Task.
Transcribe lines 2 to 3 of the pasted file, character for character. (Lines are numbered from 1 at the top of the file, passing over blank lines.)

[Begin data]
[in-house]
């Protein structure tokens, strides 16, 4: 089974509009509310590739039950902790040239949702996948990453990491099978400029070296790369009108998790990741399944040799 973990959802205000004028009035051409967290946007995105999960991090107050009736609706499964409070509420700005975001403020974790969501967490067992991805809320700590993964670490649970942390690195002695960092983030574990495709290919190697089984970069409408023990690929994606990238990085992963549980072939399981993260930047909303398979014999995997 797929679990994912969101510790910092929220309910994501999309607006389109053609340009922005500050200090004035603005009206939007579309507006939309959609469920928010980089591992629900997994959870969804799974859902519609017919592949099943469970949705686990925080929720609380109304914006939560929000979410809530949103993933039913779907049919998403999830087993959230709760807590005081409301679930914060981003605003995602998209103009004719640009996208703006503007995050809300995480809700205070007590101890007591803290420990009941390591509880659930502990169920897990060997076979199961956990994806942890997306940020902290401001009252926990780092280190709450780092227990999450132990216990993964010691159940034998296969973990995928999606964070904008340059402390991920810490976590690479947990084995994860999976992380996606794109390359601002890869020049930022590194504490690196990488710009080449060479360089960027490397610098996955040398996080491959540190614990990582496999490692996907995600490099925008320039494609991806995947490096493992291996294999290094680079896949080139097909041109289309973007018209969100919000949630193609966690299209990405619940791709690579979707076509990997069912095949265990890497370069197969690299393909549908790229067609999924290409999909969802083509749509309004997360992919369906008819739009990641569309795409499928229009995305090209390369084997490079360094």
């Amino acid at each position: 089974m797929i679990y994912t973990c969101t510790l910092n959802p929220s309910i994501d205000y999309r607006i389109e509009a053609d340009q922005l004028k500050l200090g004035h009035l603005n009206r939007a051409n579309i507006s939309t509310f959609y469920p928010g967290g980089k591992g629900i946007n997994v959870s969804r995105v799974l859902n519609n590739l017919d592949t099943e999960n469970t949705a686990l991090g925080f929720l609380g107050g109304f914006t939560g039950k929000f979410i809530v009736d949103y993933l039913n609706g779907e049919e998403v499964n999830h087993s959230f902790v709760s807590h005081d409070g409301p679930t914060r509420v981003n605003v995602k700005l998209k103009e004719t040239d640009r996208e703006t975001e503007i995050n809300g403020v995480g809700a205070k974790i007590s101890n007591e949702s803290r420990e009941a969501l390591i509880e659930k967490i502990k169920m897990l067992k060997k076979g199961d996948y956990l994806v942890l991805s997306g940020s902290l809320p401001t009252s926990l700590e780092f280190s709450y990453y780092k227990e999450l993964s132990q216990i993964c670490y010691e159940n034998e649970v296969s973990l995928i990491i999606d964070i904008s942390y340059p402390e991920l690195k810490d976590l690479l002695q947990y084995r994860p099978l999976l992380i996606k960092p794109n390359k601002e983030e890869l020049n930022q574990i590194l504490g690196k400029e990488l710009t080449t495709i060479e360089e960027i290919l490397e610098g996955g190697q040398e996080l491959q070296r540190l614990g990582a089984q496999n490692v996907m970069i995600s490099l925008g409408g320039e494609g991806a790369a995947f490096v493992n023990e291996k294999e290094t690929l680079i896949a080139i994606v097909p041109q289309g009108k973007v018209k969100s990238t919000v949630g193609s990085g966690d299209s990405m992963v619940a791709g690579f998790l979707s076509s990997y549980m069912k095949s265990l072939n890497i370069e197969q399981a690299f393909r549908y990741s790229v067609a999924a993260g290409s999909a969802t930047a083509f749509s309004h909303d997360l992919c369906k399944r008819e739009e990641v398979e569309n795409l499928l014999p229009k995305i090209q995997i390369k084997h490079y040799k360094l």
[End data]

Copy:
């Protein structure tokens, strides 16, 4: 089974509009509310590739039950902790040239949702996948990453990491099978400029070296790369009108998790990741399944040799 973990959802205000004028009035051409967290946007995105999960991090107050009736609706499964409070509420700005975001403020974790969501967490067992991805809320700590993964670490649970942390690195002695960092983030574990495709290919190697089984970069409408023990690929994606990238990085992963549980072939399981993260930047909303398979014999995997 797929679990994912969101510790910092929220309910994501999309607006389109053609340009922005500050200090004035603005009206939007579309507006939309959609469920928010980089591992629900997994959870969804799974859902519609017919592949099943469970949705686990925080929720609380109304914006939560929000979410809530949103993933039913779907049919998403999830087993959230709760807590005081409301679930914060981003605003995602998209103009004719640009996208703006503007995050809300995480809700205070007590101890007591803290420990009941390591509880659930502990169920897990060997076979199961956990994806942890997306940020902290401001009252926990780092280190709450780092227990999450132990216990993964010691159940034998296969973990995928999606964070904008340059402390991920810490976590690479947990084995994860999976992380996606794109390359601002890869020049930022590194504490690196990488710009080449060479360089960027490397610098996955040398996080491959540190614990990582496999490692996907995600490099925008320039494609991806995947490096493992291996294999290094680079896949080139097909041109289309973007018209969100919000949630193609966690299209990405619940791709690579979707076509990997069912095949265990890497370069197969690299393909549908790229067609999924290409999909969802083509749509309004997360992919369906008819739009990641569309795409499928229009995305090209390369084997490079360094």
């Amino acid at each position: 089974m797929i679990y994912t973990c969101t510790l910092n959802p929220s309910i994501d205000y999309r607006i389109e509009a053609d340009q922005l004028k500050l200090g004035h009035l603005n009206r939007a051409n579309i507006s939309t509310f959609y469920p928010g967290g980089k591992g629900i946007n997994v959870s969804r995105v799974l859902n519609n590739l017919d592949t099943e999960n469970t949705a686990l991090g925080f929720l609380g107050g109304f914006t939560g039950k929000f979410i809530v009736d949103y993933l039913n609706g779907e049919e998403v499964n999830h087993s959230f902790v709760s807590h005081d409070g409301p679930t914060r509420v981003n605003v995602k700005l998209k103009e004719t040239d640009r996208e703006t975001e503007i995050n809300g403020v995480g809700a205070k974790i007590s101890n007591e949702s803290r420990e009941a969501l390591i509880e659930k967490i502990k169920m897990l067992k060997k076979g199961d996948y956990l994806v942890l991805s997306g940020s902290l809320p401001t009252s926990l700590e780092f280190s709450y990453y780092k227990e999450l993964s132990q216990i993964c670490y010691e159940n034998e649970v296969s973990l995928i990491i999606d964070i904008s942390y340059p402390e991920l690195k810490d976590l690479l002695q947990y084995r994860p099978l999976l992380i996606k960092p794109n390359k601002e983030e890869l020049n930022q574990i590194l504490g690196k400029e990488l710009t080449t495709i060479e360089e960027i290919l490397e610098g996955g190697q040398e996080l491959q070296r540190l614990g990582a089984q496999n490692v996907m970069i995600s490099l925008g409408g320039e494609g991806a790369a995947f490096v493992n023990e291996k294999e290094t690929l680079i896949a080139i994606v097909p041109q289309g009108k973007v018209k969100s990238t919000v949630g193609s990085g966690d299209s990405m992963v619940a791709g690579f998790l979707s076509s990997y549980m069912k095949s265990l072939n890497i370069e197969q399981a690299f393909r549908y990741s790229v067609a999924a993260g290409s999909a969802t930047a083509f749509s309004h909303d997360l992919c369906k399944r008819e739009e990641v398979e569309n795409l499928l014999p229009k995305i090209q995997i390369k084997h490079y040799k360094l």